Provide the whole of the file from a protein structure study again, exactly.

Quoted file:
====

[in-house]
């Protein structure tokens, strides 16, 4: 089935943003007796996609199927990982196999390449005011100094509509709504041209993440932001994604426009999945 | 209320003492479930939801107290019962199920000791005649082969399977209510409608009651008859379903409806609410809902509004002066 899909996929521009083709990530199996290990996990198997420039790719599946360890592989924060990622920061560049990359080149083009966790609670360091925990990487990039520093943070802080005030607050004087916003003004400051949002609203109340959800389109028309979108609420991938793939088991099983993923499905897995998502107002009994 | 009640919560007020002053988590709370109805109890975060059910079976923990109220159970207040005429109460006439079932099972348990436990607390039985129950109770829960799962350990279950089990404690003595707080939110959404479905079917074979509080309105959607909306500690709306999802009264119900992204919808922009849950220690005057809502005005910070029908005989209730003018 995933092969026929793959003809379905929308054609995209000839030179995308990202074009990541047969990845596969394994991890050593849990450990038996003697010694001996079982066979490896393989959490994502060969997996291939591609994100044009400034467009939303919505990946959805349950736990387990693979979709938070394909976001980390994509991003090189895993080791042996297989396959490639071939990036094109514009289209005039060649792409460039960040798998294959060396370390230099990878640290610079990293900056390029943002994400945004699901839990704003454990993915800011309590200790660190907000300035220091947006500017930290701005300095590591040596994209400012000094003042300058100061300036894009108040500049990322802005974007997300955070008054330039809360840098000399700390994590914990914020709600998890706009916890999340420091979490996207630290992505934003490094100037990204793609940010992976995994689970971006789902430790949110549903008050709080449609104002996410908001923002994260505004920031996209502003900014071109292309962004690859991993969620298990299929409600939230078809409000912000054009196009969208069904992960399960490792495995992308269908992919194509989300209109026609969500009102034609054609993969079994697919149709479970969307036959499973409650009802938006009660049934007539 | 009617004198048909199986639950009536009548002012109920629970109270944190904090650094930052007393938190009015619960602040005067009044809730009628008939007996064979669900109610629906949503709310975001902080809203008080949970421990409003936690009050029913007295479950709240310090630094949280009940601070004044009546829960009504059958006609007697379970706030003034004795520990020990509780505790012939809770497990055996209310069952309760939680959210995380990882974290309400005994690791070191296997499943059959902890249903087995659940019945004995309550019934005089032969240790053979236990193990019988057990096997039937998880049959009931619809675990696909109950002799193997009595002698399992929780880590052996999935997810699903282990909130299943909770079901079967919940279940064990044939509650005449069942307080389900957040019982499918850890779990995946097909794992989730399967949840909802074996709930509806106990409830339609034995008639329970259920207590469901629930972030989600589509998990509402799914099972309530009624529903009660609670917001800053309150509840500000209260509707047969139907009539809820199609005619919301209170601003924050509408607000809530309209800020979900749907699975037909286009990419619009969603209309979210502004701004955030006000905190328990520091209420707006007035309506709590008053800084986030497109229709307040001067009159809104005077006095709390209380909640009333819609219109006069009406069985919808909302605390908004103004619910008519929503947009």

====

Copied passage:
[in-house]
């Protein structure tokens, strides 16, 4: 089935943003007796996609199927990982196999390449005011100094509509709504041209993440932001994604426009999945 | 209320003492479930939801107290019962199920000791005649082969399977209510409608009651008859379903409806609410809902509004002066 899909996929521009083709990530199996290990996990198997420039790719599946360890592989924060990622920061560049990359080149083009966790609670360091925990990487990039520093943070802080005030607050004087916003003004400051949002609203109340959800389109028309979108609420991938793939088991099983993923499905897995998502107002009994 | 009640919560007020002053988590709370109805109890975060059910079976923990109220159970207040005429109460006439079932099972348990436990607390039985129950109770829960799962350990279950089990404690003595707080939110959404479905079917074979509080309105959607909306500690709306999802009264119900992204919808922009849950220690005057809502005005910070029908005989209730003018 995933092969026929793959003809379905929308054609995209000839030179995308990202074009990541047969990845596969394994991890050593849990450990038996003697010694001996079982066979490896393989959490994502060969997996291939591609994100044009400034467009939303919505990946959805349950736990387990693979979709938070394909976001980390994509991003090189895993080791042996297989396959490639071939990036094109514009289209005039060649792409460039960040798998294959060396370390230099990878640290610079990293900056390029943002994400945004699901839990704003454990993915800011309590200790660190907000300035220091947006500017930290701005300095590591040596994209400012000094003042300058100061300036894009108040500049990322802005974007997300955070008054330039809360840098000399700390994590914990914020709600998890706009916890999340420091979490996207630290992505934003490094100037990204793609940010992976995994689970971006789902430790949110549903008050709080449609104002996410908001923002994260505004920031996209502003900014071109292309962004690859991993969620298990299929409600939230078809409000912000054009196009969208069904992960399960490792495995992308269908992919194509989300209109026609969500009102034609054609993969079994697919149709479970969307036959499973409650009802938006009660049934007539 | 009617004198048909199986639950009536009548002012109920629970109270944190904090650094930052007393938190009015619960602040005067009044809730009628008939007996064979669900109610629906949503709310975001902080809203008080949970421990409003936690009050029913007295479950709240310090630094949280009940601070004044009546829960009504059958006609007697379970706030003034004795520990020990509780505790012939809770497990055996209310069952309760939680959210995380990882974290309400005994690791070191296997499943059959902890249903087995659940019945004995309550019934005089032969240790053979236990193990019988057990096997039937998880049959009931619809675990696909109950002799193997009595002698399992929780880590052996999935997810699903282990909130299943909770079901079967919940279940064990044939509650005449069942307080389900957040019982499918850890779990995946097909794992989730399967949840909802074996709930509806106990409830339609034995008639329970259920207590469901629930972030989600589509998990509402799914099972309530009624529903009660609670917001800053309150509840500000209260509707047969139907009539809820199609005619919301209170601003924050509408607000809530309209800020979900749907699975037909286009990419619009969603209309979210502004701004955030006000905190328990520091209420707006007035309506709590008053800084986030497109229709307040001067009159809104005077006095709390209380909640009333819609219109006069009406069985919808909302605390908004103004619910008519929503947009």